Welcome to our International Book Club!
I'm so excited by your inputs and inspiring participation this far. 🌟Thank you.
I have always been an avid reader and as a lifelong learner, I love getting lost and learning so much in a good book and I know many of you do too!
The books we will be reading (one per month) are selected on two key criteria: the book must be available globally and not published before March 2020. I'm really keen to share texts that are relevant for the new Covid world we live in so that we can build back better with relevant learnings and insights. The books can be either fiction or non-fiction.
If you have any recommendations, please do get in touch! I would love your insights and enthusiasm.
What we're reading in May/June 2021.
Our latest book club choice is The Lost Café Schindler, by Meriel Schindler.
I will post my own review in a few weeks. Make sure you come back to this page to join in the conversation… we will shortly open up a specific page for discussion which I am so excited about.
Here's the official book description to whet your appetite:
Kurt Schindler was an impossible man. His daughter Meriel spent her adult life trying to keep him at bay. Kurt had made extravagant claims about their family history. Were they really related to Franz Kafka and Oscar Schindler, of Schindler's List fame? Or Hitler's Jewish doctor – Dr Bloch? What really happened on Kristallnacht, the night that Nazis beat Kurt's father half to death and ransacked the family home?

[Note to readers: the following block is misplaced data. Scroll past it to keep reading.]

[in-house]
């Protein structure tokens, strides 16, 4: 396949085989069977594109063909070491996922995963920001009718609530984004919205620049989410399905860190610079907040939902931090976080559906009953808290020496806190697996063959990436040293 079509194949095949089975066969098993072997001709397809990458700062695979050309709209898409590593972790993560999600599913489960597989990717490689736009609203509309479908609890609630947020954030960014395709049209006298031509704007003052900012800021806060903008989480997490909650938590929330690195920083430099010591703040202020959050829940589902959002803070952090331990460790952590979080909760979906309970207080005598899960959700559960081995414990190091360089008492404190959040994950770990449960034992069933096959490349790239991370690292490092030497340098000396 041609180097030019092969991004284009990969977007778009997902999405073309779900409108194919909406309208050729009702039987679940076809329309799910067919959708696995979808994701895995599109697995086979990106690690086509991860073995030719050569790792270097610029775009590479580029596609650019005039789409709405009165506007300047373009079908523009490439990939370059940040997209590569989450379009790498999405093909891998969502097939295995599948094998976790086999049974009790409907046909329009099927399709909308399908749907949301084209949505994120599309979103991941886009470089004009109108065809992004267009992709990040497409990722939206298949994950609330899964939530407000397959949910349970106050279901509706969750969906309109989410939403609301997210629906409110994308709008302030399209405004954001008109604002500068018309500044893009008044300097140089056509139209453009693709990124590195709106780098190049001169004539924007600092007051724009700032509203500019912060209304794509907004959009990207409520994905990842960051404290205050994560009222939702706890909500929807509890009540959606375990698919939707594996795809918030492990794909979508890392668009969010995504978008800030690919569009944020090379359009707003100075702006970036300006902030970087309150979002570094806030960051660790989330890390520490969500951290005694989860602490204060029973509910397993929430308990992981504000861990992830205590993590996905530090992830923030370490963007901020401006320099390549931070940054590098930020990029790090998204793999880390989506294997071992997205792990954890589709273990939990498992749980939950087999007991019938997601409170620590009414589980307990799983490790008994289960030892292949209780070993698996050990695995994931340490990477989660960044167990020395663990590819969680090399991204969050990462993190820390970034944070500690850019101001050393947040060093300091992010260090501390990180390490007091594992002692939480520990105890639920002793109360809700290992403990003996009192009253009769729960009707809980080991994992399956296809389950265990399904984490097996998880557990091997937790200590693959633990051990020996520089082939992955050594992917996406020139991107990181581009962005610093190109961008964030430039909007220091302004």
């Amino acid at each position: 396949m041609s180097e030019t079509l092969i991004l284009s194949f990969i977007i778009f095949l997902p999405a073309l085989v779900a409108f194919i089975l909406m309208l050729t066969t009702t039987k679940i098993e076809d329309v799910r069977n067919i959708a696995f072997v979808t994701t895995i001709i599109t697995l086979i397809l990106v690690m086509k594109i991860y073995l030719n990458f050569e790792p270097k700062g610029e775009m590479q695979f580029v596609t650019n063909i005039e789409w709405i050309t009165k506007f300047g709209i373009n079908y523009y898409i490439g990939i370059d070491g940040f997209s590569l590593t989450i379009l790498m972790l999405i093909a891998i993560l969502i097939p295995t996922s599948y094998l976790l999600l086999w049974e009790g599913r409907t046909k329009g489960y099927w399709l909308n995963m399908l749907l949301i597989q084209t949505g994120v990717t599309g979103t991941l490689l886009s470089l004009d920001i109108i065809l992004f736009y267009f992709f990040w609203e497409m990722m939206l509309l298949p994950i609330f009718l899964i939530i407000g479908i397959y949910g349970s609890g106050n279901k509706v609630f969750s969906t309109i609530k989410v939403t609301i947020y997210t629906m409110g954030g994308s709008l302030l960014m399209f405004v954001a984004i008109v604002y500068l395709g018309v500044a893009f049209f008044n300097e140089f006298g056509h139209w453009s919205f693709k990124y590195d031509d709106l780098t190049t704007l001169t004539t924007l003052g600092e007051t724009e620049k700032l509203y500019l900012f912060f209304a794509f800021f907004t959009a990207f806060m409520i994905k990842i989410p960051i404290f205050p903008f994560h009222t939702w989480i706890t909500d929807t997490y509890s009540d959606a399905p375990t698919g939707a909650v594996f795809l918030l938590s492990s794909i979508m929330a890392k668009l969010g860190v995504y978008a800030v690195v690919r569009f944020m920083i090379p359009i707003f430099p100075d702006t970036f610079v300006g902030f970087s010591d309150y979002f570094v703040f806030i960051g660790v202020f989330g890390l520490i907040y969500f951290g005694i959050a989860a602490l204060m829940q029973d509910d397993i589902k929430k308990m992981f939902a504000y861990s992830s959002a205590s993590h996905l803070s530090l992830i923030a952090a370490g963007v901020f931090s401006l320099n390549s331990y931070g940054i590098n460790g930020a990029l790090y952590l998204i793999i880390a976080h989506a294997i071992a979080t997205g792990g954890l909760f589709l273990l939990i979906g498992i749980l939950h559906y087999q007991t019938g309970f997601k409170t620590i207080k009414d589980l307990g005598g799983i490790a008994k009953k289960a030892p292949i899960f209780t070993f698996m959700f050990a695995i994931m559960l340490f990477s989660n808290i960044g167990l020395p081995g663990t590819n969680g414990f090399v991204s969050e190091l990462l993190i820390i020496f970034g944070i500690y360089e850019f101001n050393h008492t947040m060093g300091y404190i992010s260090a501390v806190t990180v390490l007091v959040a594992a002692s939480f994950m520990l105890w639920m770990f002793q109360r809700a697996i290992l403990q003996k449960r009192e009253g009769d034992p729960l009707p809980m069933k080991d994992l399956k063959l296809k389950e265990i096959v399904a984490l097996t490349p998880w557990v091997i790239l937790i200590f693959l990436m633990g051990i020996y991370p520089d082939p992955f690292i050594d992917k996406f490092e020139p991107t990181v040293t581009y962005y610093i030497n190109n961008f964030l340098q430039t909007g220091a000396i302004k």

When Kurt died in 2017, Meriel felt compelled to resolve her mixed feelings about him, and to solve the mysteries he had left behind.
Starting with photos and papers found in Kurt's isolated cottage, Meriel embarked on a journey of discovery taking her to Austria, Italy and the USA. She reconnected family members scattered by feuding and war. She pieced together an extraordinary story taking in two centuries, two world wars and a family business: the famous Café Schindler. Launched in 1922 as an antidote to the horrors of the First World War, this grand café became the whirling social centre of Innsbruck. And then the Nazis arrived.
Through the story of the Café Schindler and the threads that spool out from it, this moving book weaves together memoir, family history and an untold story of the Jews of the Austro-Hungarian Empire. It explores the restorative power of writing, and offers readers a profound reflection on memory, truth, trauma and the importance of cake.
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